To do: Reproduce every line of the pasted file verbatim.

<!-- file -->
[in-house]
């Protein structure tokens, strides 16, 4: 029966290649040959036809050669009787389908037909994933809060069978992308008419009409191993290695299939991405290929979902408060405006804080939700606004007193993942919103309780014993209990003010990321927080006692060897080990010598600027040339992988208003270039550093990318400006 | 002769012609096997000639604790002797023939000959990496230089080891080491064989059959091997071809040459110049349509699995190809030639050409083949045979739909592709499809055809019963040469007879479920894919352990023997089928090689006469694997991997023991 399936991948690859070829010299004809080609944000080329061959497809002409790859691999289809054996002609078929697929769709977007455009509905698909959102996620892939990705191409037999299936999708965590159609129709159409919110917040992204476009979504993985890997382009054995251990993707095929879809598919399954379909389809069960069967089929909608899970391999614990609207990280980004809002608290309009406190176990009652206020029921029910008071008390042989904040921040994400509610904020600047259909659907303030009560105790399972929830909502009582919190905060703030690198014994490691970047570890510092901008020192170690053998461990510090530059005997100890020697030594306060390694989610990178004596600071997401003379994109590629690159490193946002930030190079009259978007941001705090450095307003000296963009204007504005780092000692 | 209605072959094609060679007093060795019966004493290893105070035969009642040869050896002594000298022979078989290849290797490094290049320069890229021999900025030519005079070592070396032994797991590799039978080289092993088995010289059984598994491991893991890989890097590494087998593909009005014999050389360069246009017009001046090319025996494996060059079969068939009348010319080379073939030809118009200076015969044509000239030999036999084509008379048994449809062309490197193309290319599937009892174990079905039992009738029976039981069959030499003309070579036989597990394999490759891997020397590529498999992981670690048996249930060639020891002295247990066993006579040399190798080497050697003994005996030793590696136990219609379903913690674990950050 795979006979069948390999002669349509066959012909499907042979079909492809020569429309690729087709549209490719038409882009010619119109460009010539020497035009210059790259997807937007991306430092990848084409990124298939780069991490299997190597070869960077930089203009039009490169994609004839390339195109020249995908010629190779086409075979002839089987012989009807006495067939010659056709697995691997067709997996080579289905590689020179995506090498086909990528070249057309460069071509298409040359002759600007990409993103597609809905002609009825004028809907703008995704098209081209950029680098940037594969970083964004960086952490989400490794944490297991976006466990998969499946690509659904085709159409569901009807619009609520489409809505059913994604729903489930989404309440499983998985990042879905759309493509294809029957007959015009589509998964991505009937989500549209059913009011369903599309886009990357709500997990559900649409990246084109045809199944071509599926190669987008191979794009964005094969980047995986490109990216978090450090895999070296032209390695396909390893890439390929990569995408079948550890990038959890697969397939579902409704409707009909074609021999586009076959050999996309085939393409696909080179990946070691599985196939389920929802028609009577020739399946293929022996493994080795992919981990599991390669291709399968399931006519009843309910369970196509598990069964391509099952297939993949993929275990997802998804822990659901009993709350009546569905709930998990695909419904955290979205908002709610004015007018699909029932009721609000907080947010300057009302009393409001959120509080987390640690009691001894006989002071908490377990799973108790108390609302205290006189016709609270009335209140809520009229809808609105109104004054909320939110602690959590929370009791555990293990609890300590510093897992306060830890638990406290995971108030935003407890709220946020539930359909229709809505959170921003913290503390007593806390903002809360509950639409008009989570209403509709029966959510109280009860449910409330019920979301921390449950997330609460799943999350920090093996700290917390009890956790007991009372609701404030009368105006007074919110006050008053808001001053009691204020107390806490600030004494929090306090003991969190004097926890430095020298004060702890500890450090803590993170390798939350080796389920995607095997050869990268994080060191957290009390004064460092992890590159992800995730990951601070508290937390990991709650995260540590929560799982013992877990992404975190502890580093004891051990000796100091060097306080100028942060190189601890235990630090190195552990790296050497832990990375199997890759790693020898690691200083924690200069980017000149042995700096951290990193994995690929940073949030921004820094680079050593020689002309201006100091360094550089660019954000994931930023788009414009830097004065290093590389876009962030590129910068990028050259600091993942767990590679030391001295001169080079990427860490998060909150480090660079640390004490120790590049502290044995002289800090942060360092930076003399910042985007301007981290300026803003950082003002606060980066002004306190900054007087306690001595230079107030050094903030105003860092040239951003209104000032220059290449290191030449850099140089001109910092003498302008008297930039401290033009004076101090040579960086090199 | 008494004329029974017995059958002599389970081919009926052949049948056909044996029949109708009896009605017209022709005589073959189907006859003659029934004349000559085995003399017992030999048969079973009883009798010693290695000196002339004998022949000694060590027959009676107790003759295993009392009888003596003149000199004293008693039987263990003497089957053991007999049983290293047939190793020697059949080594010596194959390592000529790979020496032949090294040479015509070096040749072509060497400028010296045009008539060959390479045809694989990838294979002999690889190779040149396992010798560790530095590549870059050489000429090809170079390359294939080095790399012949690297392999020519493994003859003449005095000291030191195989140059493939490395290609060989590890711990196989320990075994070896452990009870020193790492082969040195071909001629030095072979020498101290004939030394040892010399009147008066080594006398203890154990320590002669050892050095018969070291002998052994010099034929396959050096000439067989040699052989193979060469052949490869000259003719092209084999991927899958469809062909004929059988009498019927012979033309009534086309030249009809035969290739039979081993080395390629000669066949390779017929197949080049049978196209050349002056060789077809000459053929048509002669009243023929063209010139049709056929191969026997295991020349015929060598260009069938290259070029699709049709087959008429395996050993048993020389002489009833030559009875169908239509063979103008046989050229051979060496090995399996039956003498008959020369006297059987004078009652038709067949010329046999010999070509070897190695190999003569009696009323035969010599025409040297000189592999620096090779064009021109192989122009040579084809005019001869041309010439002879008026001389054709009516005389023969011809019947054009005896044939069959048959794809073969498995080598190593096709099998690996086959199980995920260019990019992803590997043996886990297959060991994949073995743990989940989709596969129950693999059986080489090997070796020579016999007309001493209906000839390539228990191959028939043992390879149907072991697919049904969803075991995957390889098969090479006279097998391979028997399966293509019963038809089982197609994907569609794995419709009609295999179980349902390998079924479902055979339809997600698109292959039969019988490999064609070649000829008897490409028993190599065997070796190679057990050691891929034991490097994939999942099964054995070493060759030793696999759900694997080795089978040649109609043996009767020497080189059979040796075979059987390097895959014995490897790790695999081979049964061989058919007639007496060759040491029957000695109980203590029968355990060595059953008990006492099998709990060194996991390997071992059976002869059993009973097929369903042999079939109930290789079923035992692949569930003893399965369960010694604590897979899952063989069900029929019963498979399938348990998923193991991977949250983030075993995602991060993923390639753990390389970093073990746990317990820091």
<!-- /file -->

[in-house]
């Protein structure tokens, strides 16, 4: 029966290649040959036809050669009787389908037909994933809060069978992308008419009409191993290695299939991405290929979902408060405006804080939700606004007193993942919103309780014993209990003010990321927080006692060897080990010598600027040339992988208003270039550093990318400006 | 002769012609096997000639604790002797023939000959990496230089080891080491064989059959091997071809040459110049349509699995190809030639050409083949045979739909592709499809055809019963040469007879479920894919352990023997089928090689006469694997991997023991 399936991948690859070829010299004809080609944000080329061959497809002409790859691999289809054996002609078929697929769709977007455009509905698909959102996620892939990705191409037999299936999708965590159609129709159409919110917040992204476009979504993985890997382009054995251990993707095929879809598919399954379909389809069960069967089929909608899970391999614990609207990280980004809002608290309009406190176990009652206020029921029910008071008390042989904040921040994400509610904020600047259909659907303030009560105790399972929830909502009582919190905060703030690198014994490691970047570890510092901008020192170690053998461990510090530059005997100890020697030594306060390694989610990178004596600071997401003379994109590629690159490193946002930030190079009259978007941001705090450095307003000296963009204007504005780092000692 | 209605072959094609060679007093060795019966004493290893105070035969009642040869050896002594000298022979078989290849290797490094290049320069890229021999900025030519005079070592070396032994797991590799039978080289092993088995010289059984598994491991893991890989890097590494087998593909009005014999050389360069246009017009001046090319025996494996060059079969068939009348010319080379073939030809118009200076015969044509000239030999036999084509008379048994449809062309490197193309290319599937009892174990079905039992009738029976039981069959030499003309070579036989597990394999490759891997020397590529498999992981670690048996249930060639020891002295247990066993006579040399190798080497050697003994005996030793590696136990219609379903913690674990950050 795979006979069948390999002669349509066959012909499907042979079909492809020569429309690729087709549209490719038409882009010619119109460009010539020497035009210059790259997807937007991306430092990848084409990124298939780069991490299997190597070869960077930089203009039009490169994609004839390339195109020249995908010629190779086409075979002839089987012989009807006495067939010659056709697995691997067709997996080579289905590689020179995506090498086909990528070249057309460069071509298409040359002759600007990409993103597609809905002609009825004028809907703008995704098209081209950029680098940037594969970083964004960086952490989400490794944490297991976006466990998969499946690509659904085709159409569901009807619009609520489409809505059913994604729903489930989404309440499983998985990042879905759309493509294809029957007959015009589509998964991505009937989500549209059913009011369903599309886009990357709500997990559900649409990246084109045809199944071509599926190669987008191979794009964005094969980047995986490109990216978090450090895999070296032209390695396909390893890439390929990569995408079948550890990038959890697969397939579902409704409707009909074609021999586009076959050999996309085939393409696909080179990946070691599985196939389920929802028609009577020739399946293929022996493994080795992919981990599991390669291709399968399931006519009843309910369970196509598990069964391509099952297939993949993929275990997802998804822990659901009993709350009546569905709930998990695909419904955290979205908002709610004015007018699909029932009721609000907080947010300057009302009393409001959120509080987390640690009691001894006989002071908490377990799973108790108390609302205290006189016709609270009335209140809520009229809808609105109104004054909320939110602690959590929370009791555990293990609890300590510093897992306060830890638990406290995971108030935003407890709220946020539930359909229709809505959170921003913290503390007593806390903002809360509950639409008009989570209403509709029966959510109280009860449910409330019920979301921390449950997330609460799943999350920090093996700290917390009890956790007991009372609701404030009368105006007074919110006050008053808001001053009691204020107390806490600030004494929090306090003991969190004097926890430095020298004060702890500890450090803590993170390798939350080796389920995607095997050869990268994080060191957290009390004064460092992890590159992800995730990951601070508290937390990991709650995260540590929560799982013992877990992404975190502890580093004891051990000796100091060097306080100028942060190189601890235990630090190195552990790296050497832990990375199997890759790693020898690691200083924690200069980017000149042995700096951290990193994995690929940073949030921004820094680079050593020689002309201006100091360094550089660019954000994931930023788009414009830097004065290093590389876009962030590129910068990028050259600091993942767990590679030391001295001169080079990427860490998060909150480090660079640390004490120790590049502290044995002289800090942060360092930076003399910042985007301007981290300026803003950082003002606060980066002004306190900054007087306690001595230079107030050094903030105003860092040239951003209104000032220059290449290191030449850099140089001109910092003498302008008297930039401290033009004076101090040579960086090199 | 008494004329029974017995059958002599389970081919009926052949049948056909044996029949109708009896009605017209022709005589073959189907006859003659029934004349000559085995003399017992030999048969079973009883009798010693290695000196002339004998022949000694060590027959009676107790003759295993009392009888003596003149000199004293008693039987263990003497089957053991007999049983290293047939190793020697059949080594010596194959390592000529790979020496032949090294040479015509070096040749072509060497400028010296045009008539060959390479045809694989990838294979002999690889190779040149396992010798560790530095590549870059050489000429090809170079390359294939080095790399012949690297392999020519493994003859003449005095000291030191195989140059493939490395290609060989590890711990196989320990075994070896452990009870020193790492082969040195071909001629030095072979020498101290004939030394040892010399009147008066080594006398203890154990320590002669050892050095018969070291002998052994010099034929396959050096000439067989040699052989193979060469052949490869000259003719092209084999991927899958469809062909004929059988009498019927012979033309009534086309030249009809035969290739039979081993080395390629000669066949390779017929197949080049049978196209050349002056060789077809000459053929048509002669009243023929063209010139049709056929191969026997295991020349015929060598260009069938290259070029699709049709087959008429395996050993048993020389002489009833030559009875169908239509063979103008046989050229051979060496090995399996039956003498008959020369006297059987004078009652038709067949010329046999010999070509070897190695190999003569009696009323035969010599025409040297000189592999620096090779064009021109192989122009040579084809005019001869041309010439002879008026001389054709009516005389023969011809019947054009005896044939069959048959794809073969498995080598190593096709099998690996086959199980995920260019990019992803590997043996886990297959060991994949073995743990989940989709596969129950693999059986080489090997070796020579016999007309001493209906000839390539228990191959028939043992390879149907072991697919049904969803075991995957390889098969090479006279097998391979028997399966293509019963038809089982197609994907569609794995419709009609295999179980349902390998079924479902055979339809997600698109292959039969019988490999064609070649000829008897490409028993190599065997070796190679057990050691891929034991490097994939999942099964054995070493060759030793696999759900694997080795089978040649109609043996009767020497080189059979040796075979059987390097895959014995490897790790695999081979049964061989058919007639007496060759040491029957000695109980203590029968355990060595059953008990006492099998709990060194996991390997071992059976002869059993009973097929369903042999079939109930290789079923035992692949569930003893399965369960010694604590897979899952063989069900029929019963498979399938348990998923193991991977949250983030075993995602991060993923390639753990390389970093073990746990317990820091």